Tagore’s receiving the Nobel Prize holds a special significance for us. That day it was not just the Indian culture that was upheld at the world stage but the intricate cultures of Bengal and Bengalis that saw the light of the world. In the second part of the preface to Song Offerings, Yeats had written that the poems had opened in front of him such world, such a heaven which play on the chords of his heartstrings and transcends him to such a spiritual world, of which he had only dreamed. He felt that the poems are the harvest of a different world where literature and trust entangle in a tradition expressed through the simplicity of the grass and the flowers that grow galore. He had further said that, “If the civilisation of Bengal remains unbroken, if that common mind which – as one divine – runs through all, is not, as with us, broken into a dozen minds that know nothing of each other, something even of what is most subtle in these verses will have come in a few generations, to the beggar on the roads.” We have not yet reached such a stage but one can always be hopeful that through education one day Bengalis can achieve such a stand.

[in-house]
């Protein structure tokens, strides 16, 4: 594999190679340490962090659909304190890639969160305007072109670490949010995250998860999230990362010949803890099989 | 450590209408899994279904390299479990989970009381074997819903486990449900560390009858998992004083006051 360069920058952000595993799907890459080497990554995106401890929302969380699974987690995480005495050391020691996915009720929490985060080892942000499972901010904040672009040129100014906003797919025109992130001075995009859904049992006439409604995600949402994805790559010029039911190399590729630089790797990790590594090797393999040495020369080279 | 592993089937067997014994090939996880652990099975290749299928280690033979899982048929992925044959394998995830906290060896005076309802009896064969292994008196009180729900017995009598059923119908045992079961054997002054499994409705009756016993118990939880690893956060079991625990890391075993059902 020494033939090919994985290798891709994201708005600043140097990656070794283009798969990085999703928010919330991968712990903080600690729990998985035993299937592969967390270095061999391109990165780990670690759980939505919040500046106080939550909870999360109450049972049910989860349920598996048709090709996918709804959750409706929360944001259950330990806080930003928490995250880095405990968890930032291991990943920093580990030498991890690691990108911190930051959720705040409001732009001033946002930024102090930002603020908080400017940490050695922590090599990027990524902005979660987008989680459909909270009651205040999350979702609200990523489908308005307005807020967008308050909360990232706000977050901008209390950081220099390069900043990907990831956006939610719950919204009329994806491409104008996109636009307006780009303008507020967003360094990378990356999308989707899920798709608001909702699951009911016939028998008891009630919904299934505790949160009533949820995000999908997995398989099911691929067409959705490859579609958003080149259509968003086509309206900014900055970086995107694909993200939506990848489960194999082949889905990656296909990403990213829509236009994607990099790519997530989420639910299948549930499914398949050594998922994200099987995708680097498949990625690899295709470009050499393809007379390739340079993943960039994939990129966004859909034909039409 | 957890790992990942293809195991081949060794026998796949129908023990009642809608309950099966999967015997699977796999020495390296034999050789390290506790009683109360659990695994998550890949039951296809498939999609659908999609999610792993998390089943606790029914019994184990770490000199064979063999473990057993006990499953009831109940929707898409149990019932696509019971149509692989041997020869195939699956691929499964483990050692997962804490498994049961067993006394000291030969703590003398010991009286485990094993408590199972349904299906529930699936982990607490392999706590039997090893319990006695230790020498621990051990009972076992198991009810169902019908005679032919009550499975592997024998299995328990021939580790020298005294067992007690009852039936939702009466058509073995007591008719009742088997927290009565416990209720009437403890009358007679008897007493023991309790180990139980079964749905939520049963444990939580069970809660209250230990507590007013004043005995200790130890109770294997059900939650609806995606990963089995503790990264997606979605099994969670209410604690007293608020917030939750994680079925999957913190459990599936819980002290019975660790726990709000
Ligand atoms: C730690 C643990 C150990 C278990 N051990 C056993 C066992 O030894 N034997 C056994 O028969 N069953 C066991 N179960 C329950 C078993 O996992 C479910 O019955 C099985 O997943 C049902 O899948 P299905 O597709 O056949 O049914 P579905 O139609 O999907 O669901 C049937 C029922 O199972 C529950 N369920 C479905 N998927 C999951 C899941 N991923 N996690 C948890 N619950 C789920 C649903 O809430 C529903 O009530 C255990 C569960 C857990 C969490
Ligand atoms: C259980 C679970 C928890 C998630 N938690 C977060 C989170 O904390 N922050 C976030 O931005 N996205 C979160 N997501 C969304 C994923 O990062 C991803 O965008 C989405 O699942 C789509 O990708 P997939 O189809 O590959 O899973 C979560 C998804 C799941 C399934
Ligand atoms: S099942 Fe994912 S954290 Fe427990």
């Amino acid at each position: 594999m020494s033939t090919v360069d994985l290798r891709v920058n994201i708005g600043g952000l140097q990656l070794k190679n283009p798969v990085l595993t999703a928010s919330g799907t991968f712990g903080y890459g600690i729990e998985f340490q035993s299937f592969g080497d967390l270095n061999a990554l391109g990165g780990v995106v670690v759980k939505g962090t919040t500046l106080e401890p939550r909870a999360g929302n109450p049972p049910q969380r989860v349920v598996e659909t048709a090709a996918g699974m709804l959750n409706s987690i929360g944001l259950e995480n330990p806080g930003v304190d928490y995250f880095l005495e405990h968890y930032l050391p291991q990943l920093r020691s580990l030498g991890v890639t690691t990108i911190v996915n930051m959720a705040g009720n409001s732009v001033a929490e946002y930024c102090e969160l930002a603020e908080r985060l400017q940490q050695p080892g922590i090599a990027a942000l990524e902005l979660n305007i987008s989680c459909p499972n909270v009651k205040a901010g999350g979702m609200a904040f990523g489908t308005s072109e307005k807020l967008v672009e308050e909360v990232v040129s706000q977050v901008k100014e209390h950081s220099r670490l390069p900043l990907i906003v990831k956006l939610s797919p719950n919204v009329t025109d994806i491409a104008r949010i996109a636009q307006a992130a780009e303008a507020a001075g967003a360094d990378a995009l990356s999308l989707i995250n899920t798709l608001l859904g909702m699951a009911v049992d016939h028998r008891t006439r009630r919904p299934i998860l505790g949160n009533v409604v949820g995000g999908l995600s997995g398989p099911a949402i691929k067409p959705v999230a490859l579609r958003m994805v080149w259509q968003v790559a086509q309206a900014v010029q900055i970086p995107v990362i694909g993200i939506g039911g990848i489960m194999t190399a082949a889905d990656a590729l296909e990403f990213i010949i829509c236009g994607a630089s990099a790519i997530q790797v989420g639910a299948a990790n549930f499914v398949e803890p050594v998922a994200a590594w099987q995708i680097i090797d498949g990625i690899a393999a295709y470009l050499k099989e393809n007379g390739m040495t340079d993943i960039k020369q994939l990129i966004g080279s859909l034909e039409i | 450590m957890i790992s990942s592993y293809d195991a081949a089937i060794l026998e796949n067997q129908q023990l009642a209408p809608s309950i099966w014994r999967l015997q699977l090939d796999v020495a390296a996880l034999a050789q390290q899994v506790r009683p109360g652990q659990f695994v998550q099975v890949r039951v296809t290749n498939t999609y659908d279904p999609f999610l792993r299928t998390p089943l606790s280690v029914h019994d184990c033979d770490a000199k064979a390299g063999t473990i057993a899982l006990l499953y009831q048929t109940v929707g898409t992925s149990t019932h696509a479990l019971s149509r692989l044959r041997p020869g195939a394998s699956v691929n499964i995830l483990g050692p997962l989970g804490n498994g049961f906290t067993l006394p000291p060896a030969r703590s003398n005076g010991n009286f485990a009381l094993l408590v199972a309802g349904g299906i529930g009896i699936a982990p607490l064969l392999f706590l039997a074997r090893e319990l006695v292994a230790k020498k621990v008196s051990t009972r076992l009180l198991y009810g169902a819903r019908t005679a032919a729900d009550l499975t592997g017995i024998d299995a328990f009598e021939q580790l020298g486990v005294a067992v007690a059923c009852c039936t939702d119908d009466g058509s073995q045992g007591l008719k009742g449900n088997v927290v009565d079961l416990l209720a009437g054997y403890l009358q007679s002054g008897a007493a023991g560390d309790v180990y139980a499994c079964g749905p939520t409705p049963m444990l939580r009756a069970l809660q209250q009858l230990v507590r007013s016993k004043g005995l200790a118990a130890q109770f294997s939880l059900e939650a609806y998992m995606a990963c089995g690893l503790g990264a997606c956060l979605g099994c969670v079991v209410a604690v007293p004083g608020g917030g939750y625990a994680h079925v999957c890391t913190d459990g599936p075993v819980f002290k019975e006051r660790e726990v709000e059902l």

In the preface to the French translation of Gitanjali, Andréa Gide had pointed out that the precise nature of the poems depicting such enormous life values impresses him. Such condensed verses coming from the land of the lengthy epics of Ramayana and Mahabharata stir his heart with happiness. He had further said that he is perhaps not capable in unearthing the significance of life that is held and portrayed by Tagore through this works and even if he is, he would rather not do so. Tagore has beautifully portrayed the spirituality of the Upanishads without tampering with their meaning to the slightest and the emotions have been depicted with acute sincerity and exactness.
Even severe critics like Ezra Pound were moved by the artistic creativity of the rhyming verses. According to him, such works of art must be appreciated in the peacefulness of solitude, in quietness, and aloud. These translations have been done by an expert with finer artistic caliber than others.
Since the beginning of the previous century, Song Offerings has enlightened the western world and which in turn has motivated them to study not only Rabindranath Tagore but also the culture of Bengal. The day he had received the award, he had opened the doors of the world for our culture to grow and be recognised worldwide. Today, he is a part of our souls, and we hear his footsteps in every aspect of our livelihood.